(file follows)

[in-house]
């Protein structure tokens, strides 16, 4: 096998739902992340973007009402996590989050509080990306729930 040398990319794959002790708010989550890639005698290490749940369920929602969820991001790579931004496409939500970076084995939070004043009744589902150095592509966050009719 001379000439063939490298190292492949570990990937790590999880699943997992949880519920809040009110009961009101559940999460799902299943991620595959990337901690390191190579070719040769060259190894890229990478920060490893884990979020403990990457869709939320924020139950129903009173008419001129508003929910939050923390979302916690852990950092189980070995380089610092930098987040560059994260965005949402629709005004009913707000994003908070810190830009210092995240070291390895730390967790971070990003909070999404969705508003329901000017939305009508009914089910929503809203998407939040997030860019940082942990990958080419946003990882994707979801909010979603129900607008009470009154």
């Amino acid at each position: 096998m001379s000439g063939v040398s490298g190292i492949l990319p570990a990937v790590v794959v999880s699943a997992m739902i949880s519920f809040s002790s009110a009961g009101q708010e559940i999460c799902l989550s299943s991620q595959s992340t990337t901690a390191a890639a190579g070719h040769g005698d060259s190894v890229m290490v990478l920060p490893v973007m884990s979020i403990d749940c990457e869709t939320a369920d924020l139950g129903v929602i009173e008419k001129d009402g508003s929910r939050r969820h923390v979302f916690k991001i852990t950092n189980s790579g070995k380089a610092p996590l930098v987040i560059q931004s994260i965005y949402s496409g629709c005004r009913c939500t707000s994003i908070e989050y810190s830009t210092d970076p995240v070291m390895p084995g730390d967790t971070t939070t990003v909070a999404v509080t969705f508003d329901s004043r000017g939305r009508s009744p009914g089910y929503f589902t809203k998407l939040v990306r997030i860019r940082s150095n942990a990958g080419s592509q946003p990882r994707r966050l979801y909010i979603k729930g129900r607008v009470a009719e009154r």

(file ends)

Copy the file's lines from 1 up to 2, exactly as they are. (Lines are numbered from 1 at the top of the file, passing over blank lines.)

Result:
[in-house]
């Protein structure tokens, strides 16, 4: 096998739902992340973007009402996590989050509080990306729930 040398990319794959002790708010989550890639005698290490749940369920929602969820991001790579931004496409939500970076084995939070004043009744589902150095592509966050009719 001379000439063939490298190292492949570990990937790590999880699943997992949880519920809040009110009961009101559940999460799902299943991620595959990337901690390191190579070719040769060259190894890229990478920060490893884990979020403990990457869709939320924020139950129903009173008419001129508003929910939050923390979302916690852990950092189980070995380089610092930098987040560059994260965005949402629709005004009913707000994003908070810190830009210092995240070291390895730390967790971070990003909070999404969705508003329901000017939305009508009914089910929503809203998407939040997030860019940082942990990958080419946003990882994707979801909010979603129900607008009470009154």